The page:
This opinion will be unpublished and

may not be cited except as provided by

Minn. Stat. § 480A.08, subd. 3 (2004).






Progressive Northern Insurance Company,





Pietsch Chiropractic Clinic, Inc., et al.,



Weide Chiropractic, Inc., et al.,



Xiong Transportation and Translation,



Pao Xiong,



Chue Xiong,



Brian Keller, et al.,



Faduma Ikar,



Eneng Xiong,



Filed June 13, 2006

Reversed and remanded

Shumaker, Judge


Ramsey County District Court

File No. C7-04-6709

Richard S. Stempel, Eric S. Hayes, Jon R. Schindel, Stempel & Associates, PLC, 41 Twelfth Avenue North, Hopkins, MN 55343 (for appellant)


Eric Tostrud, Lockridge Grindal Nauen, PLLP, 100 Washington Avenue South, Suite 2200, Minneapolis, MN 55401 (for respondents Pietsch Chiropractic Clinic, Inc., DP Unlimited, Discover Chiropractic and Wellness, David M. Pietsch, Cha Lee Xiong, Hue Xiong, and Xiong Transportation and Translation)


Jennifer L. Mortel, Crabtree Law Firm, P.A., 1901 Curve Crest Boulevard, Stillwater, MN 55082 (for respondents Desiree Palmen, Brian Keller, and Harris Birkeland)


Eneng Xiong, 341 Ninth Street, Walnut Grove, MN 56180 (pro se respondent)


Faduma Ikar, 1530 South Sixth Street, Apt. 1510, Minneapolis, MN 55454 (pro se respondent)


Chue Xiong, P.O. Box 40432, St. Paul, MN 55104 (pro se respondent)


            Considered and decided by Kalitowski, Presiding Judge; Willis, Judge; and Shumaker, Judge.


U N P U B L I S H E D   O P I N I O N


            Appellant challenges the district court’s dismissal of its declaratory-judgment action for failure to state a claim under the corporate-practice-of-medicine law.  We reverse and remand.


            Appellant Progressive Northern Insurance Company, an automobile insurer, brought a declaratory-judgment action seeking the district court’s determination that Progressive was not required to pay benefits for chiropractic services rendered by respondent David Pietsch, a suspended chiropractor, or any of his corporate entities.  Respondents moved to dismiss the action for failure to state a claim.   While that motion was pending, Progressive moved for leave to amend its complaint to add counts of misrepresentation and fraud.  Without hearing the motion to amend, the court dismissed the action with prejudice.  Progressive contends the district court erred by dismissing the action and by failing to rule on the motion to amend.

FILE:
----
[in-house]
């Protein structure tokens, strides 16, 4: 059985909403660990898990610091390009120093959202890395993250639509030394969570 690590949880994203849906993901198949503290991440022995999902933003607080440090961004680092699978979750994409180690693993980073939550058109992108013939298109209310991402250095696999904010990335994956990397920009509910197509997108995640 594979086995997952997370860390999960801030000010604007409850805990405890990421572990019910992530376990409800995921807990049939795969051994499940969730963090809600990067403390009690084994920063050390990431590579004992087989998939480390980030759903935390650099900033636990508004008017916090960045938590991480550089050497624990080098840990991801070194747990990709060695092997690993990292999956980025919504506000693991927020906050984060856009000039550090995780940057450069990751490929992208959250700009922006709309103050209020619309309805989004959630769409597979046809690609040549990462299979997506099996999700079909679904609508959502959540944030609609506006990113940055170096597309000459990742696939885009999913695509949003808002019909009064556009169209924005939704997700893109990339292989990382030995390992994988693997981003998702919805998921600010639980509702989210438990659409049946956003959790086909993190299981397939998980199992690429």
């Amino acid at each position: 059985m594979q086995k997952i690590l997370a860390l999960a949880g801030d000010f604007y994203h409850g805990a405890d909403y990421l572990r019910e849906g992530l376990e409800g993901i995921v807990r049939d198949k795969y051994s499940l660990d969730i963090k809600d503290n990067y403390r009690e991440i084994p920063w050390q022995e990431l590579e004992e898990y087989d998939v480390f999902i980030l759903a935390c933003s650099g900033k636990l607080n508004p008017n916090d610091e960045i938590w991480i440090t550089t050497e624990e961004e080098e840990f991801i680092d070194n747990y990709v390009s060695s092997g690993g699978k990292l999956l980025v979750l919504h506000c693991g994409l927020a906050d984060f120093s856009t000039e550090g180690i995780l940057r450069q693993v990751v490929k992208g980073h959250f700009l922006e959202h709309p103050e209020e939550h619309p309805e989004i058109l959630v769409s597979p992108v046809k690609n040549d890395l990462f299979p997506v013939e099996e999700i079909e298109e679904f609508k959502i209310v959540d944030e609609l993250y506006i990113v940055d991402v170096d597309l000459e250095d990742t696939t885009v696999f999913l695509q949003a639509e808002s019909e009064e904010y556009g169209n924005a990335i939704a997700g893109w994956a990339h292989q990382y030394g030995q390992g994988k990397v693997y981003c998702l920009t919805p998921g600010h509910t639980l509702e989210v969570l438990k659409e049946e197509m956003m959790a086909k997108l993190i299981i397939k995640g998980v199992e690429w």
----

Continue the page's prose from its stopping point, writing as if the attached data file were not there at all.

The chiropractic board suspended Pietsch’s license to practice, effective November 5, 2002.  The suspension prohibited Pietsch from practicing, supervising, assisting with, or being present during chiropractic services.

            On the effective date of his suspension, Pietsch transferred his clinic to the respondent corporate entities, of which he was the incorporator and sole owner.  The corporations employed a chiropractor named Michael Weide.  Weide entered an agreement with Pietsch on January 9, 2003, to purchase the corporations, effective January 1, 2003.

            In its lawsuit, Progressive alleges that Pietsch’s corporations provided chiropractic services to various of its insureds from November 13, 2002, until January 1, 2003, and that Pietsch and his corporations are not entitled to insurance payments for those services.  The legal basis for Progressive’s claim is that Pietsch violated the prohibition against the corporate practice of medicine.

Citing Isles Wellness, Inc. v. Progressive N. Ins. Co., 689 N.W.2d 561 (Minn. App. 2004), the district court concluded that a corporation is not prohibited from employing chiropractors; Weide, a licensed chiropractor, worked for Pietsch’s corporations and rendered services during the suspension period; and that Minn. Stat. § 319B.08 (2004) provides a 90-day grace period within which a disqualified chiropractor may transfer his practice, and that Pietsch made his transfer within that period.


Dismissal under Minn. R. Civ. P. 12.02(e)

            Motions to dismiss under Minn. R. Civ. P. 12.02(e) are reviewed de novo.  Leonard v. Nw. Airlines, Inc., 605 N.W.2d 425, 428 (Minn. App. 2000).  The only question before the reviewing court is whether the complaint sets forth a legally sufficient claim.  Elize v. Comm’r of Pub. Safety, 298 N.W.2d 29, 32 (Minn. 1980).  A claim is legally sufficient if any evidence shows that it is possible to grant the relief sought, and it is immaterial whether the complainant can prove the facts alleged.  Id.  Dismissals under rule 12.02(e) should not be upheld “if it is possible on any evidence which might be produced, consistent with pleader’s theory, to grant the relief demanded.”  Martens v. Minn. Mining & Mfg. Co., 616 N.W.2d 732, 739-40 (Minn. 2000) (quotation omitted).